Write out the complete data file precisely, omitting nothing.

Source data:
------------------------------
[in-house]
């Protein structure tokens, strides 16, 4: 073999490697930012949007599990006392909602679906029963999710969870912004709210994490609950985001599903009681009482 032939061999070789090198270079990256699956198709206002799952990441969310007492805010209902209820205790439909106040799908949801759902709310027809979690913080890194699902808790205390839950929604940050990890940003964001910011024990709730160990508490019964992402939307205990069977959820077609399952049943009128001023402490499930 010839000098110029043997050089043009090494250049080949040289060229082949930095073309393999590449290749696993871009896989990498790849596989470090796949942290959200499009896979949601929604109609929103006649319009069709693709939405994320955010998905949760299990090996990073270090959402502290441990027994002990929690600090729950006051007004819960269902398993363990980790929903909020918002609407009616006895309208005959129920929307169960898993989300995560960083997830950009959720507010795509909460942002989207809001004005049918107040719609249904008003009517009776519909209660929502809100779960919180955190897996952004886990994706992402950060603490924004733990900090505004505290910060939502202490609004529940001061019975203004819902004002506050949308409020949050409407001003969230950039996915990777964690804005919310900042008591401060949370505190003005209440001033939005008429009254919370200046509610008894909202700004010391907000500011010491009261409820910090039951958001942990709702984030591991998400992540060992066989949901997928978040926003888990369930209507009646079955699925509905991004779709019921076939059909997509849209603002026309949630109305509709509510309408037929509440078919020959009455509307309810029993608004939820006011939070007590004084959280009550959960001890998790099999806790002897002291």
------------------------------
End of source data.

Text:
[in-house]
């Protein structure tokens, strides 16, 4: 073999490697930012949007599990006392909602679906029963999710969870912004709210994490609950985001599903009681009482 032939061999070789090198270079990256699956198709206002799952990441969310007492805010209902209820205790439909106040799908949801759902709310027809979690913080890194699902808790205390839950929604940050990890940003964001910011024990709730160990508490019964992402939307205990069977959820077609399952049943009128001023402490499930 010839000098110029043997050089043009090494250049080949040289060229082949930095073309393999590449290749696993871009896989990498790849596989470090796949942290959200499009896979949601929604109609929103006649319009069709693709939405994320955010998905949760299990090996990073270090959402502290441990027994002990929690600090729950006051007004819960269902398993363990980790929903909020918002609407009616006895309208005959129920929307169960898993989300995560960083997830950009959720507010795509909460942002989207809001004005049918107040719609249904008003009517009776519909209660929502809100779960919180955190897996952004886990994706992402950060603490924004733990900090505004505290910060939502202490609004529940001061019975203004819902004002506050949308409020949050409407001003969230950039996915990777964690804005919310900042008591401060949370505190003005209440001033939005008429009254919370200046509610008894909202700004010391907000500011010491009261409820910090039951958001942990709702984030591991998400992540060992066989949901997928978040926003888990369930209507009646079955699925509905991004779709019921076939059909997509849209603002026309949630109305509709509510309408037929509440078919020959009455509307309810029993608004939820006011939070007590004084959280009550959960001890998790099999806790002897002291």